The second reason for the success of this film is that it has probably one of the best combinations of talents that exists in film history. All key positions in the film are filled with hand-picked young talents that partly became big names later, like the lead artist H.R. Giger, the designers Ron Cobb and Les Dilley, director Ridley Scott, cinematographer Derek Van Lint, the 1st class actors Sigourney Weaver, Veronica Cartwright, Ian Holm, John Hurt, Tom Skerritt, Harry Dean Stanton and Yaphet Kotto, the orginal "Alien" script writers Dan O'Bannon and Ron Shusett, and more. Such a combination of talent creates synergies that literally lifted the story into otherworldly dimensions, and until today, this first "Alien" movie is still considered the best film of the series. The other three films of the series are genre pearls too, but none of them reaches the authentic look and the suspense and thrill of the first one.
Last, but not least, a major part of the film's success is due to its look, which was simply "different". At the time of the filming (1979), the designs of films like "2001: A Space Odyssey", "Starship Enterprise" or "Star Wars" had basically set the standards for how a successful SciFi movie has to look. Clean, almost sterile space ships and fancy, futuristic looking crew uniforms were pretty much state-of-the-art. "Alien", on the other hand, came with a look that made the film much more authentic and real. From the dirty mining space ship to the non-uniform every-day suits of the crew members to the rough, hostile environment of the alien planet - it all resembles much more the real world we live in.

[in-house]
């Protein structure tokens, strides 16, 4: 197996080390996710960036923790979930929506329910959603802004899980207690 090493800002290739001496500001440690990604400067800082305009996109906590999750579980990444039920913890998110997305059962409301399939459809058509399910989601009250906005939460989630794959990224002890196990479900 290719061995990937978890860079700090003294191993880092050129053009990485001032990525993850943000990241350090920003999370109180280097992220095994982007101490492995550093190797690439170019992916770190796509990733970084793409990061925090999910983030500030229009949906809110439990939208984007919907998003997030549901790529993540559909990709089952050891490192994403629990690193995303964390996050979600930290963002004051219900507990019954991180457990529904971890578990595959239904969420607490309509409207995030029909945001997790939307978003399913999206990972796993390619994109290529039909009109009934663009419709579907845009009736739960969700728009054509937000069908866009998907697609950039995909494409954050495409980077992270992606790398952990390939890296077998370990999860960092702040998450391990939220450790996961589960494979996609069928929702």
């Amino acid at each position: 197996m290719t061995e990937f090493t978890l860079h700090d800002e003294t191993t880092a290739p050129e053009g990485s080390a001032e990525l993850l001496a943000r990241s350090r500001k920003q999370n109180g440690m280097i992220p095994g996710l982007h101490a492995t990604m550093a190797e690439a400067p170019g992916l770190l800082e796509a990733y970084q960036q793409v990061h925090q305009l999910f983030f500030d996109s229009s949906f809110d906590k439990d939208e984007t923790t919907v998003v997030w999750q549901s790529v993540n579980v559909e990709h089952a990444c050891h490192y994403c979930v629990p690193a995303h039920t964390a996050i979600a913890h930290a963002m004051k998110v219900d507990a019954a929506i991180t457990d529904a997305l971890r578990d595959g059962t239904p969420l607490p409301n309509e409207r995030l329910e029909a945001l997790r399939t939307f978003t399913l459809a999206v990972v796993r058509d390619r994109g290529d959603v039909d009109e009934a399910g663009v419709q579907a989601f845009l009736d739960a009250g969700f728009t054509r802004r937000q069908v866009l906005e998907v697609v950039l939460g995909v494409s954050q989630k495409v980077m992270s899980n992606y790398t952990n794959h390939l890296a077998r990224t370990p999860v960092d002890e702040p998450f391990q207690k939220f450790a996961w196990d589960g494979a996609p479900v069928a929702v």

The "Alien" series has had two major DVD releases so far, the "Alien Legacy" 4-disc set (1999) and the "Alien Quadrilogy" 9-disc set (2003). Each film from the two box sets was/is also available as standalone version with the exception of the extra bonus discs: "Alien Legacy" (1999) and "Alien Evolution" (2003). So, this new "Alien" 2-disc set is 100% identical to the one from the "Alien Quadrilogy", including the theatre and director's cut version of the film and all "Alien" extras (film commentary, "Behind the Scenes" featurettes, cut scenes and photo galleries). The director's cut is a nice variation of the original film and worth watching, but it doesn't quite match the brilliant original cut. The bonus material, on the other hand, is a feast not only for fans. It is nicely done and very extensive, in fact, it is quality-wise probably the best on today's DVD market. The bonuses, including Ridley Scott's film commentary, are completely new and therefore also interesting for people who already own either the "Alien Legacy" box or the first standalone "Alien" disc. If you liked the whole series, you may want to buy the complete 9-DVD set instead of this 2-disc set as it also contains the extra disc with an additional 1-hour featurette, the cinema and TV teaser trailers of all four films (which can't be found on the standalone disc-sets), and more. In addition to either this new 2-disc set or the Quadrilogy, you may also want to take a look at the "Giger's Alien" film book, which is also available from Amazon. It's written in the form of a diary and has a lot of additional fine pictures and comments by the "Alien" father himself, H.R. Giger.